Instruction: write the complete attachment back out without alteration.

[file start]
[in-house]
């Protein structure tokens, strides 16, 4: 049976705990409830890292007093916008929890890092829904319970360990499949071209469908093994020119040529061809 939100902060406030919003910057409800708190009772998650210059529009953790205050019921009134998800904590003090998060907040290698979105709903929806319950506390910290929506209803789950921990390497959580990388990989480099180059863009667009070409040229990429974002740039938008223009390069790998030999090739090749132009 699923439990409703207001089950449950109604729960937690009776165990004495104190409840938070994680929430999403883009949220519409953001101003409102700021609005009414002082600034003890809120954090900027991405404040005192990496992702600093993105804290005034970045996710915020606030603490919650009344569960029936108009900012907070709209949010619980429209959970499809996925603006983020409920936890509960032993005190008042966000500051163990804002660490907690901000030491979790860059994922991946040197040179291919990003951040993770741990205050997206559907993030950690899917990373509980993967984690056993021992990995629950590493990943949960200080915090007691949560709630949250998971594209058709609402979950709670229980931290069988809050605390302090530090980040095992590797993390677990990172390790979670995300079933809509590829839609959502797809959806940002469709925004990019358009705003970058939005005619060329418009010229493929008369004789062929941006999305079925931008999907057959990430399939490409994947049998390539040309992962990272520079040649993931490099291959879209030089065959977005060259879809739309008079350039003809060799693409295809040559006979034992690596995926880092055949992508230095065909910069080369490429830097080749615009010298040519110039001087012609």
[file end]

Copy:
[in-house]
């Protein structure tokens, strides 16, 4: 049976705990409830890292007093916008929890890092829904319970360990499949071209469908093994020119040529061809 939100902060406030919003910057409800708190009772998650210059529009953790205050019921009134998800904590003090998060907040290698979105709903929806319950506390910290929506209803789950921990390497959580990388990989480099180059863009667009070409040229990429974002740039938008223009390069790998030999090739090749132009 699923439990409703207001089950449950109604729960937690009776165990004495104190409840938070994680929430999403883009949220519409953001101003409102700021609005009414002082600034003890809120954090900027991405404040005192990496992702600093993105804290005034970045996710915020606030603490919650009344569960029936108009900012907070709209949010619980429209959970499809996925603006983020409920936890509960032993005190008042966000500051163990804002660490907690901000030491979790860059994922991946040197040179291919990003951040993770741990205050997206559907993030950690899917990373509980993967984690056993021992990995629950590493990943949960200080915090007691949560709630949250998971594209058709609402979950709670229980931290069988809050605390302090530090980040095992590797993390677990990172390790979670995300079933809509590829839609959502797809959806940002469709925004990019358009705003970058939005005619060329418009010229493929008369004789062929941006999305079925931008999907057959990430399939490409994947049998390539040309992962990272520079040649993931490099291959879209030089065959977005060259879809739309008079350039003809060799693409295809040559006979034992690596995926880092055949992508230095065909910069080369490429830097080749615009010298040519110039001087012609």